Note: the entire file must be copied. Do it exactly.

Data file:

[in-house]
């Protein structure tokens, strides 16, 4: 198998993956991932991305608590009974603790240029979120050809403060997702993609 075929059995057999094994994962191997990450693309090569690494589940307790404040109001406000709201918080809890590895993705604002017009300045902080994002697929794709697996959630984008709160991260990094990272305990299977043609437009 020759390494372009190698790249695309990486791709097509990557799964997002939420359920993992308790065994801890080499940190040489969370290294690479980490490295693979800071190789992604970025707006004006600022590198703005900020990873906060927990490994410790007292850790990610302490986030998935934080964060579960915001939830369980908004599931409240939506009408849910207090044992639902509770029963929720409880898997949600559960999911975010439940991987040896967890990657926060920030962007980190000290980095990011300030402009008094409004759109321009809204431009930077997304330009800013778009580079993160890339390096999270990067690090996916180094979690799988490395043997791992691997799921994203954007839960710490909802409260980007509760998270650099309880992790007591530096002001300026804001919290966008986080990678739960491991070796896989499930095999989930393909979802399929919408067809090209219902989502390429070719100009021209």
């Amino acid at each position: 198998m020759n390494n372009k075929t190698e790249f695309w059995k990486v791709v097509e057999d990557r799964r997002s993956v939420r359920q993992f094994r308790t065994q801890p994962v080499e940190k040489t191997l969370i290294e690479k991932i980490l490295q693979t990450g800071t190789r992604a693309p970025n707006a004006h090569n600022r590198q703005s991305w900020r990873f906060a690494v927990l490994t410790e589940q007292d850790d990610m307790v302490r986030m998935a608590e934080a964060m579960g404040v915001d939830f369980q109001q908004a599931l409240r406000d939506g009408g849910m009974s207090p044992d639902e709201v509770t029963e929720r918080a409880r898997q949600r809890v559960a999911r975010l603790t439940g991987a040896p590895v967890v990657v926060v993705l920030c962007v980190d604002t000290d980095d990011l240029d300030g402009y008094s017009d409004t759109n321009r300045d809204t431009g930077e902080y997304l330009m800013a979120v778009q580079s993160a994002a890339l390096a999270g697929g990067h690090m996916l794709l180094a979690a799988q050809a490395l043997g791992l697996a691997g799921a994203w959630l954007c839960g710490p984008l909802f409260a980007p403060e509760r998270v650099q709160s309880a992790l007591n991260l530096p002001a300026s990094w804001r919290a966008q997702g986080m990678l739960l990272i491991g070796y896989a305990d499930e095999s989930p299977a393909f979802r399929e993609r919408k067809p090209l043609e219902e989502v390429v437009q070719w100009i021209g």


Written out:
[in-house]
């Protein structure tokens, strides 16, 4: 198998993956991932991305608590009974603790240029979120050809403060997702993609 075929059995057999094994994962191997990450693309090569690494589940307790404040109001406000709201918080809890590895993705604002017009300045902080994002697929794709697996959630984008709160991260990094990272305990299977043609437009 020759390494372009190698790249695309990486791709097509990557799964997002939420359920993992308790065994801890080499940190040489969370290294690479980490490295693979800071190789992604970025707006004006600022590198703005900020990873906060927990490994410790007292850790990610302490986030998935934080964060579960915001939830369980908004599931409240939506009408849910207090044992639902509770029963929720409880898997949600559960999911975010439940991987040896967890990657926060920030962007980190000290980095990011300030402009008094409004759109321009809204431009930077997304330009800013778009580079993160890339390096999270990067690090996916180094979690799988490395043997791992691997799921994203954007839960710490909802409260980007509760998270650099309880992790007591530096002001300026804001919290966008986080990678739960491991070796896989499930095999989930393909979802399929919408067809090209219902989502390429070719100009021209």
């Amino acid at each position: 198998m020759n390494n372009k075929t190698e790249f695309w059995k990486v791709v097509e057999d990557r799964r997002s993956v939420r359920q993992f094994r308790t065994q801890p994962v080499e940190k040489t191997l969370i290294e690479k991932i980490l490295q693979t990450g800071t190789r992604a693309p970025n707006a004006h090569n600022r590198q703005s991305w900020r990873f906060a690494v927990l490994t410790e589940q007292d850790d990610m307790v302490r986030m998935a608590e934080a964060m579960g404040v915001d939830f369980q109001q908004a599931l409240r406000d939506g009408g849910m009974s207090p044992d639902e709201v509770t029963e929720r918080a409880r898997q949600r809890v559960a999911r975010l603790t439940g991987a040896p590895v967890v990657v926060v993705l920030c962007v980190d604002t000290d980095d990011l240029d300030g402009y008094s017009d409004t759109n321009r300045d809204t431009g930077e902080y997304l330009m800013a979120v778009q580079s993160a994002a890339l390096a999270g697929g990067h690090m996916l794709l180094a979690a799988q050809a490395l043997g791992l697996a691997g799921a994203w959630l954007c839960g710490p984008l909802f409260a980007p403060e509760r998270v650099q709160s309880a992790l007591n991260l530096p002001a300026s990094w804001r919290a966008q997702g986080m990678l739960l990272i491991g070796y896989a305990d499930e095999s989930p299977a393909f979802r399929e993609r919408k067809p090209l043609e219902e989502v390429v437009q070719w100009i021209g």